@archer wrote:

Good point about it being an index fund. I missed the obvious on that one!

The OPer included it in the OP, which is why I commented on it.


Oops, you're right. I just re-read the OP, which mentions a number of intermediate duration funds. Personally, I don't think of these as "conservative". To me, "conservative" requires a fairly short duration and no unusual sector concentration or junky holdings. My list (and I am not making any attempt to be comprehensive) would include:

  - ultrashort funds like VUSFX which I mentioned

  - short-term funds (which have longer duration than the ultrashort funds but don't actually yield any more!), such as VCSH

  - conservative MS funds like DBLSX, which has already been mentioned Avogadro's Number of times in other threads

  - other outliers, like WEFIX (which I once owned, but no longer).

I would not include DODIX or BCOIX, even though those are excellent funds and I own them both. I would not include junkies like OSTIX or THOPX. To me, "conservative" in the context of a bond fund has to mean "ain't never gonna lose money".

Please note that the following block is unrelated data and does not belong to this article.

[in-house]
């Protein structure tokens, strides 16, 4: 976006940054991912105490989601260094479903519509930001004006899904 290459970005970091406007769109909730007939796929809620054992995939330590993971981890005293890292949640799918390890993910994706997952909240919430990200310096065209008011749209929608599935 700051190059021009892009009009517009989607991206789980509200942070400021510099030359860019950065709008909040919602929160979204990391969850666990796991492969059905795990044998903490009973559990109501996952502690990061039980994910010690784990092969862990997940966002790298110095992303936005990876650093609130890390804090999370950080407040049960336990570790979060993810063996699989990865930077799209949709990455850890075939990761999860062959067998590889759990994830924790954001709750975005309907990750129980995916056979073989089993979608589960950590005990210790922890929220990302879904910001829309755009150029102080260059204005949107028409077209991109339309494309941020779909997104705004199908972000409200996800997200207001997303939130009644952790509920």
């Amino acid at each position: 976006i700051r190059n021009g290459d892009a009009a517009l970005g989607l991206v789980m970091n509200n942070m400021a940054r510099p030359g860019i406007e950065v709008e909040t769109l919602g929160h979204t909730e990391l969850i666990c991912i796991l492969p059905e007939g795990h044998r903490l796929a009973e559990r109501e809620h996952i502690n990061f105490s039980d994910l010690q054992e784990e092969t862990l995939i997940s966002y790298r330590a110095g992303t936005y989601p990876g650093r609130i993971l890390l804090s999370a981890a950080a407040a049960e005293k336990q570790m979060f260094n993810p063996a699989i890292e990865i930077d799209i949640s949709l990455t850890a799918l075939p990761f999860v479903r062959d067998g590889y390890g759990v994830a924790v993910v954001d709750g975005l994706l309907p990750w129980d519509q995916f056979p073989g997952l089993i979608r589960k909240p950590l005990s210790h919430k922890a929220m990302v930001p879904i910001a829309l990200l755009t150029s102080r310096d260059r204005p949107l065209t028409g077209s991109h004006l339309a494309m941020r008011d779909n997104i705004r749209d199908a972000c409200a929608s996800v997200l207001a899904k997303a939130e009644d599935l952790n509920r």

I guess it depends what you mean by the words you use. Semantics are important here! I suppose I would classify bond funds in this order:

  - “cash substitute”

  - “conservative”

  - “ballast”

  - “highly tactical / active”

  - “aggressive”

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cegibbs
Participant ○

Re: A Conservative Bond Fund Thread

Chang,

Where can you buy DODIX and BCOIX without paying a transaction fee?  I like both funds but have avoided because of the fee.

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chang
Valued Contributor

Re: A Conservative Bond Fund Thread

You can buy $25k of BCOSX (NTF) and convert to BCOIX. Or buy DODIX from DC directly and TOA. Then at Fido it’s $5/add, $0/sell.

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cegibbs
Participant ○

Re: A Conservative Bond Fund Thread

Chang,

Is it your understanding that you can buy BCOSX at Fidelity NTF and
subsequently convert to BCOIX without paying a fee?
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chang
Valued Contributor

Re: A Conservative Bond Fund Thread


@cegibbs wrote:
Chang,

Is it your understanding that you can buy BCOSX at Fidelity NTF and
subsequently convert to BCOIX without paying a fee?

I did exactly that, some years ago. I don’t mind paying $50 if it saves me a lot of trouble, but Fido just makes it soooooo easy!

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dtconroe
Contributor ○○

Re: A Conservative Bond Fund Thread

DODIX and BCOIX have been widely discussed in the Core Plus category, and I don't consider them as lower risk than several multisector and nontraditional bond funds, with lower credit holdings, so I am going to stay away from those bond funds and trust you can read about their risk on other threads where they have been previously discussed.

Here are a few funds that may be worth looking at in more detail: